Recently, a federal court of appeals wrestled with the thorny issue of whether a defendant can be liable under the False Claims Act when it causes a third party to submit a false statement to the federal government, which, in turn, permits the defendant to retain government funds. Working through this legal jujitsu of “indirect reverse false claims,” the Court held that the Reverse False Claims Act provision, 31 U.S.C. § 3729(a)(7), applies . . . sometimes.
This issue reared its ugly head in a 12-year-old intervened qui tam action against Caremark, a pharmacy benefits management (PBM) company that administers pharmacy benefits for insurance companies, managed care organizations, and public and private health plans and organizations. United States ex rel. Ramadoss v. Caremark Inc., No. 09-50727 (5th Cir. February 24, 2011).
Medicaid is supposed to be the payor of last resort. However, Caremark allegedly shifted the costs to Medicaid by refusing to pay for the pharmacy benefits of individuals who were eligible for both Medicaid and a plan administered by a Caremark. Specifically, when these so-called “dual eligibles” identified themselves at a pharmacy as Medicaid recipients, instead of privately-insured individuals, Caremark would subsequently refuse to reimburse Medicaid, leaving the Medicaid program with the tab.
Significantly, if the state Medicaid agency discovers that a Medicaid recipient is a dual-eligible individual, the federal law requires the agency to seek reimbursement from the private insurer, such as Caremark.
The lower court held that the Reverse FCA did not apply, for Caremark submitted false statements to state Medicaid agencies, not the federal government, and it had no “obligation” to the federal government.
On appeal, federal and State governments argued that Caremark’s actions violated the Reverse FCA, for its false statements caused the state Medicaid agencies to make false statements to the federal government, which, in turn, impaired the agencies’ obligations to the federal government.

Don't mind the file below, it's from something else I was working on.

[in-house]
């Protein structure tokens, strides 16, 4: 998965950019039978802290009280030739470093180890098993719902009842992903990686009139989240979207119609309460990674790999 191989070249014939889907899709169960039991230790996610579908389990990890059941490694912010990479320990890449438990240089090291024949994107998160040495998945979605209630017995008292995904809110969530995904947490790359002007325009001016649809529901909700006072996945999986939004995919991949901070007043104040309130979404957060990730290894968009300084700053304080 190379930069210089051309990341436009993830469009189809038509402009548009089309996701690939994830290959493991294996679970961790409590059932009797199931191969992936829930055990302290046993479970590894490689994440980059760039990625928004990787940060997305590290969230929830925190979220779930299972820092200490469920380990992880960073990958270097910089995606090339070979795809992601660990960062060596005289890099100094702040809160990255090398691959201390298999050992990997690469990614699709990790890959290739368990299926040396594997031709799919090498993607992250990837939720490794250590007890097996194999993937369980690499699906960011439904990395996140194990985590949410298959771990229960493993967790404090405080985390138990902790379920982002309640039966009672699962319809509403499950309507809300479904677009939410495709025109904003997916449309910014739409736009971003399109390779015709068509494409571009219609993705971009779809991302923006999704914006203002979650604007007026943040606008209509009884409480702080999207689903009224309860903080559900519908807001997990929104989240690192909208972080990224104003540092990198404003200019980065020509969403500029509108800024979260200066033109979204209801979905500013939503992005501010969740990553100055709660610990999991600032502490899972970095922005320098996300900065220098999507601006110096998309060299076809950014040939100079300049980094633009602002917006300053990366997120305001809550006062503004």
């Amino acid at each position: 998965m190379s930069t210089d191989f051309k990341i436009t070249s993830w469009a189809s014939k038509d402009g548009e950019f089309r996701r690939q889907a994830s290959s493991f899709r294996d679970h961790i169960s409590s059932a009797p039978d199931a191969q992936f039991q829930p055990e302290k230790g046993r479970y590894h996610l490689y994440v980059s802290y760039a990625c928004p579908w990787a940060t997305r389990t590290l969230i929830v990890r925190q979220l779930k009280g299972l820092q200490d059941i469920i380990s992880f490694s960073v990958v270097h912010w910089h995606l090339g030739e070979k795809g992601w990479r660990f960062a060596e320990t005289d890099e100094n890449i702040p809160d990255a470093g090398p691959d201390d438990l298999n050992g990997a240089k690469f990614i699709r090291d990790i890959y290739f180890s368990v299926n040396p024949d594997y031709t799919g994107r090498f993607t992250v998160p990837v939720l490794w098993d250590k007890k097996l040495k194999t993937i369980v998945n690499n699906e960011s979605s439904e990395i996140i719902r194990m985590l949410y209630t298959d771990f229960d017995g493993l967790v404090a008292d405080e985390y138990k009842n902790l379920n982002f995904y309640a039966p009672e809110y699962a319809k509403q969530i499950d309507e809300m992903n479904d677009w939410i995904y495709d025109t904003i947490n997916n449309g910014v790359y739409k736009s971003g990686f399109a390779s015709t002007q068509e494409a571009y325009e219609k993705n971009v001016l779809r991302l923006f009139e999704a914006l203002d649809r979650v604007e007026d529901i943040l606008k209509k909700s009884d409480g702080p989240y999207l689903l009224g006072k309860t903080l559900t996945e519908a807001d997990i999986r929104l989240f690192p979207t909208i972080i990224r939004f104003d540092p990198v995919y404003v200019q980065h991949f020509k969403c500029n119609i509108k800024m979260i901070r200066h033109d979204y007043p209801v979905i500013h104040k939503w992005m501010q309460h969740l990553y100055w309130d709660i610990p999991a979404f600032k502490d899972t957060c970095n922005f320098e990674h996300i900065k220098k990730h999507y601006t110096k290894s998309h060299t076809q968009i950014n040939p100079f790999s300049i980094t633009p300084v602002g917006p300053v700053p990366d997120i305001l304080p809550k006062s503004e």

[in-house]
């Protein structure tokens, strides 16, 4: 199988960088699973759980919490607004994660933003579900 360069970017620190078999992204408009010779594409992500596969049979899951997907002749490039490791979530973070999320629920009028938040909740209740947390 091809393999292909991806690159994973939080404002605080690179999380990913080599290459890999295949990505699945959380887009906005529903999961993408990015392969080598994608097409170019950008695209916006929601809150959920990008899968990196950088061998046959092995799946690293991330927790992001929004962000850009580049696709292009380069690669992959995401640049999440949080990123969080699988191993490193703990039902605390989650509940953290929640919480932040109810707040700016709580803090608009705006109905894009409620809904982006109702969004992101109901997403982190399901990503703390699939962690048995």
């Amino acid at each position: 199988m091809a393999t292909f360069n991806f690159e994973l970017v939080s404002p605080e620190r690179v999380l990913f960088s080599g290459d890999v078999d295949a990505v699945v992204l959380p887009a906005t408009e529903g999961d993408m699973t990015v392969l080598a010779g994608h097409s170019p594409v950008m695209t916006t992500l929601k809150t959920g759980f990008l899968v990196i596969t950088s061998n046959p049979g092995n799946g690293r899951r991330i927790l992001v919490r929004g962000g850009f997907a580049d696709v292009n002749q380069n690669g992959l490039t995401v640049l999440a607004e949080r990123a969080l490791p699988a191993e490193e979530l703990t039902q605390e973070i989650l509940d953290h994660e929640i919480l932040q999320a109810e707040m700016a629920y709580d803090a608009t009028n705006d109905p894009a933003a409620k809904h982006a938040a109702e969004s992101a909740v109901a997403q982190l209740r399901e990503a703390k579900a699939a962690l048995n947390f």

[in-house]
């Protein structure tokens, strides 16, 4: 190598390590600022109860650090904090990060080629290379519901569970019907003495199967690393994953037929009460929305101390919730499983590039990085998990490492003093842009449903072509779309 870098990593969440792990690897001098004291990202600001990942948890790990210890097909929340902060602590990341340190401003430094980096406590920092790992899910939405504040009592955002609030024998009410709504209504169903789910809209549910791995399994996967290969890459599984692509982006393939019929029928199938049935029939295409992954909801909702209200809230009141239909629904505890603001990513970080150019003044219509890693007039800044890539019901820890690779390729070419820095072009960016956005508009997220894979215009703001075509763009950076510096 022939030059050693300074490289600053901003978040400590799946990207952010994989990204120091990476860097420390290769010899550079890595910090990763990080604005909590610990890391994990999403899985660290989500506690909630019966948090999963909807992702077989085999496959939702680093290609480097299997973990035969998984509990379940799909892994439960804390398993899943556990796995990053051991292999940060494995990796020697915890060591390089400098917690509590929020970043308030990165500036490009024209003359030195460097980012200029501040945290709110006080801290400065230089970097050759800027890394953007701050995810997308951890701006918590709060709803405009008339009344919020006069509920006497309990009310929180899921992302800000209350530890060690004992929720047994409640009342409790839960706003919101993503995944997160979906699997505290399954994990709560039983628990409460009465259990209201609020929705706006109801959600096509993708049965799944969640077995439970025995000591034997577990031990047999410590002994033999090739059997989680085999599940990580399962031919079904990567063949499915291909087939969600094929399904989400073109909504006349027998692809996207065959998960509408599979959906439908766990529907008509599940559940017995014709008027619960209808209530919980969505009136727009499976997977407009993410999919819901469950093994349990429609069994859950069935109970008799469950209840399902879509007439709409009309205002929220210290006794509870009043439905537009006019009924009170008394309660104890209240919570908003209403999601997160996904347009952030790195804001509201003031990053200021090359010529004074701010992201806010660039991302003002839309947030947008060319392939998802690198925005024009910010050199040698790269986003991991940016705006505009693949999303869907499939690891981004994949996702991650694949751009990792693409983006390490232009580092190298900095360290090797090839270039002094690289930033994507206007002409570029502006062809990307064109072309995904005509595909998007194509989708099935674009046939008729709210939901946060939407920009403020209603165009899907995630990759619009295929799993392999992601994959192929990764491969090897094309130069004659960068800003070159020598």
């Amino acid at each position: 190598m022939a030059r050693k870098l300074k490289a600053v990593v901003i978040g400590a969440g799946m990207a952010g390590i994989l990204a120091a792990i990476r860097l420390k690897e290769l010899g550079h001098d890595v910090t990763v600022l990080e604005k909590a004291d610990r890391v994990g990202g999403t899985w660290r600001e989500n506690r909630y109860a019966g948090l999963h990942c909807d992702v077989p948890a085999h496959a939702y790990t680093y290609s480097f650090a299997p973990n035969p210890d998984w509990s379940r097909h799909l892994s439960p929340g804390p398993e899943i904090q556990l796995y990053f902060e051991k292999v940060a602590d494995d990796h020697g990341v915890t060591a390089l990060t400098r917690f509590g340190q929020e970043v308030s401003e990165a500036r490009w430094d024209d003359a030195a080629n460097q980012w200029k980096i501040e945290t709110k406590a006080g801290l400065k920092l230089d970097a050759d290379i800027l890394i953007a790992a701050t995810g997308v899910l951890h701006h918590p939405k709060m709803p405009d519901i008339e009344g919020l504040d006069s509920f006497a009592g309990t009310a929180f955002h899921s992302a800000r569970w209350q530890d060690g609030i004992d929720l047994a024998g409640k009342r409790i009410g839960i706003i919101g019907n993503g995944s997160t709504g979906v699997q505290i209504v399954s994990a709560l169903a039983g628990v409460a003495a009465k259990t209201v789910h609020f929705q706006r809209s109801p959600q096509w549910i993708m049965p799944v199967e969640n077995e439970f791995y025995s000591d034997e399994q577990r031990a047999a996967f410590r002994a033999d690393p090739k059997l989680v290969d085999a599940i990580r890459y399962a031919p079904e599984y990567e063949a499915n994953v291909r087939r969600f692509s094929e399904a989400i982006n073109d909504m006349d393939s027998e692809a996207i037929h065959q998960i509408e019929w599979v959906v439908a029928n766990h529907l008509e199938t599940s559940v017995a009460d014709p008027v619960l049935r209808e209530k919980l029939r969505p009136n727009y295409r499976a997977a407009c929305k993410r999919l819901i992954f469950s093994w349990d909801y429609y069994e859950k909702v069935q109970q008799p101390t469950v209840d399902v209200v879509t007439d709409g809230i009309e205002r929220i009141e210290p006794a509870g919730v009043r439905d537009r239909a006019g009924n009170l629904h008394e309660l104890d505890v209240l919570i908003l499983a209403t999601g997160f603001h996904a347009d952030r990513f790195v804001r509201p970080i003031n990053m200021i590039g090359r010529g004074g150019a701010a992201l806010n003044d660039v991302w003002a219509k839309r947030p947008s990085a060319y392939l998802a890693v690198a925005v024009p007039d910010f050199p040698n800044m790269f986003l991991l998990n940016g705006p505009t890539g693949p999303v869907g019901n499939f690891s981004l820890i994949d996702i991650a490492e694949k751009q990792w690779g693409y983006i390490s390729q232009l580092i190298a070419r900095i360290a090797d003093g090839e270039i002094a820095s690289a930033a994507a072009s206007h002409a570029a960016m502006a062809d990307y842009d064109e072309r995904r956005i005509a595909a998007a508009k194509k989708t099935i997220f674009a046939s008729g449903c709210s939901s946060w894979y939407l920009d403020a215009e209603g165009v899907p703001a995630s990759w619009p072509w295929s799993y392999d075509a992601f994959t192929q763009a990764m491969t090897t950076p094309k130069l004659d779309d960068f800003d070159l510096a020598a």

Claims under the Reverse FCA provision require proof that the defendant “knowingly makes, uses, or causes to be made or used, a false record or statement to conceal, avoid, or decrease an obligation to pay or transmit money or property to the Government.” 31 U.S.C. § 3729(a)(7).
In endorsing the governments’ reading of the Act, the Court of Appeals highlighted that FCA provides that a person who causes a false statement to be made “to conceal, avoid, or decrease an obligation to pay or transmit money or property to the Government” is liable under the FCA. 31 U.S.C. § 3729(a)(7). Notably, the statute does not require that the statement impair the defendant’s obligation; instead, it merely requires that the statement impair “an obligation to pay or transmit money or property to the Government.” 31 U.S.C. § 3729(a)(7) (emphasis added).
Here, FCA liability hinged on the fact that Caremark’s actions impaired the State Medicaid Agencies’ obligations to recover and return Medicaid funds.
Notably, the court was able to sidestep the trickier question of whether the Reverse FCA applies when the defendant has no direct obligations to the federal government and the innocent party has no obligation to recover the funds for the federal government. This dormant issue continues to percolate below the surface.
For more information about qui tam law and health care fraud, contact Nolan & Auerbach, P.A.